WASHINGTON – Discovery Education hopes to lift the dread surrounding the school fundraiser this fall by giving families the option of buying online homework support for their children, rather than selling wrapping paper, sweets or nuts to friends and relatives.
The Silver Spring-based company announced last week that when a family signs up for Cosmeo, Discovery Channel’s online homework help center, a fraction of subscription fees will go to the child’s school.
The program, called Learning Adds Up, allows schools to move “away from selling candy and wrapping paper” and offer educational enrichment, said Coni Rechner, vice president of Discovery Educator Network.
“It’s a fundraiser for the school, but it’s also a great way for students to use their computer other than IMing (Instant Messaging) or e-mailing,” said Liz Boone, a sixth-grade math teacher at Severna Park Middle School in Anne Arundel County.
Boone heard about the initiative on Discover Educator Network, an online meeting place for teachers, and decided to enlist her school.
The fundraiser is unlike others, she said, because “it’s a product for the kids.”
Cosmeo, which offers homework help in most subjects from math and science to English and health, consists of video clips, quizzes, educational games and links to external Web sites, such as the CIA World Factbook. Students can explore topics that are in line with the state curriculum and appropriate to their grade level.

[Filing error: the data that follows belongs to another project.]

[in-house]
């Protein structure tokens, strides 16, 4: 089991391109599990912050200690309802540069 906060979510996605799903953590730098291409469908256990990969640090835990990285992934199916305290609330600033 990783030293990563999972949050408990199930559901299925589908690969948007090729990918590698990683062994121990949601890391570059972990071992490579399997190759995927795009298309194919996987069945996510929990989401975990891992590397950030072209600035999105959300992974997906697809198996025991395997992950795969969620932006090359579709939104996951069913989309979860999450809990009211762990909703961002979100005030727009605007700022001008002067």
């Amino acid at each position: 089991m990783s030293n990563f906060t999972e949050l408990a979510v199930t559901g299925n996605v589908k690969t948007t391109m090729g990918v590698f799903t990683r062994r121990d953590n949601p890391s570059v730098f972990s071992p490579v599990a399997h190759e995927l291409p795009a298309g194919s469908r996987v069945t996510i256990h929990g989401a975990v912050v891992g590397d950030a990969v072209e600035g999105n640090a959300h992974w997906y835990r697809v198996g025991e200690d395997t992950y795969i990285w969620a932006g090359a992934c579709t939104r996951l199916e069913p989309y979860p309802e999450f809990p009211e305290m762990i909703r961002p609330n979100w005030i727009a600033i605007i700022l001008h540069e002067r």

Schools that use “unitedstreaming,” Discovery’s video clip library, find Cosmeo particularly helpful, Rechner said.
Boone likes that video streaming function, and with Cosmeo she hopes students will be able to watch similar videos at home.
Cosmeo also draws parents because they can control what their children see, and they can monitor progress on the site.
“It’s great for the parent because they feel they can participate,” said Shermaze Ingram, communications director at Discovery Education.
Cosmeo costs $9.95 a month or $99 a year. Subscribers receive five accounts: four for students and one for parents.
Commissions will be awarded on a sliding scale. A school can earn 15 percent per subscription per month if it sells 100 or fewer subscriptions, 20 percent if it sells between 101 and 200 subscriptions and 25 percent if it sells more than 200 subscriptions.
Other Maryland schools planning to participate include the Baltimore City Public School System and a number of private schools.
Boone said the fundraiser is still new at Severna Park and she isn’t sure how much money her school will raise. The money will be used to purchase new technology, she said.
“We’re just going to see how it goes.”